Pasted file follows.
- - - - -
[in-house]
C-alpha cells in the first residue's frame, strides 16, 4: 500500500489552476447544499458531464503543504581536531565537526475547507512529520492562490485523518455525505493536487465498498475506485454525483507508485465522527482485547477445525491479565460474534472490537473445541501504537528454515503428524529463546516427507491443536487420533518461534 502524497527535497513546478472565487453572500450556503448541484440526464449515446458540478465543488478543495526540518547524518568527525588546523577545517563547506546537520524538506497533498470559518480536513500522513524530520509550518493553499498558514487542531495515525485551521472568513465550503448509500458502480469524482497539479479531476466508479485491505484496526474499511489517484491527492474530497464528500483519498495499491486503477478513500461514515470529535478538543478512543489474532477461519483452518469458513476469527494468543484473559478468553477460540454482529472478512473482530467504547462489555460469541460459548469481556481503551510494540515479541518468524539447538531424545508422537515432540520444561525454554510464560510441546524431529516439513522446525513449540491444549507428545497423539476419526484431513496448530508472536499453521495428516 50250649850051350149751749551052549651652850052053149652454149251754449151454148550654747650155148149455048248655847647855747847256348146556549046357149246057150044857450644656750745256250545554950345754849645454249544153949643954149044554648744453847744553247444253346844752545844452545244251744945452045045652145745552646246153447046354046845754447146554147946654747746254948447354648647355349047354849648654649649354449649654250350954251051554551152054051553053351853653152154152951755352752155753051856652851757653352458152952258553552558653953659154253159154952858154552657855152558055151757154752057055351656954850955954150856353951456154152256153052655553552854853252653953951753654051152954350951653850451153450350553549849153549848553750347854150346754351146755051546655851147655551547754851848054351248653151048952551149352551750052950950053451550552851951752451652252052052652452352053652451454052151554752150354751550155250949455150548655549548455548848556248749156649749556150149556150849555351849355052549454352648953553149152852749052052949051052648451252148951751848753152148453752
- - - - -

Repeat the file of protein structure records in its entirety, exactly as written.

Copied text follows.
[in-house]
C-alpha cells in the first residue's frame, strides 16, 4: 500500500489552476447544499458531464503543504581536531565537526475547507512529520492562490485523518455525505493536487465498498475506485454525483507508485465522527482485547477445525491479565460474534472490537473445541501504537528454515503428524529463546516427507491443536487420533518461534 502524497527535497513546478472565487453572500450556503448541484440526464449515446458540478465543488478543495526540518547524518568527525588546523577545517563547506546537520524538506497533498470559518480536513500522513524530520509550518493553499498558514487542531495515525485551521472568513465550503448509500458502480469524482497539479479531476466508479485491505484496526474499511489517484491527492474530497464528500483519498495499491486503477478513500461514515470529535478538543478512543489474532477461519483452518469458513476469527494468543484473559478468553477460540454482529472478512473482530467504547462489555460469541460459548469481556481503551510494540515479541518468524539447538531424545508422537515432540520444561525454554510464560510441546524431529516439513522446525513449540491444549507428545497423539476419526484431513496448530508472536499453521495428516 50250649850051350149751749551052549651652850052053149652454149251754449151454148550654747650155148149455048248655847647855747847256348146556549046357149246057150044857450644656750745256250545554950345754849645454249544153949643954149044554648744453847744553247444253346844752545844452545244251744945452045045652145745552646246153447046354046845754447146554147946654747746254948447354648647355349047354849648654649649354449649654250350954251051554551152054051553053351853653152154152951755352752155753051856652851757653352458152952258553552558653953659154253159154952858154552657855152558055151757154752057055351656954850955954150856353951456154152256153052655553552854853252653953951753654051152954350951653850451153450350553549849153549848553750347854150346754351146755051546655851147655551547754851848054351248653151048952551149352551750052950950053451550552851951752451652252052052652452352053652451454052151554752150354751550155250949455150548655549548455548848556248749156649749556150149556150849555351849355052549454352648953553149152852749052052949051052648451252148951751848753152148453752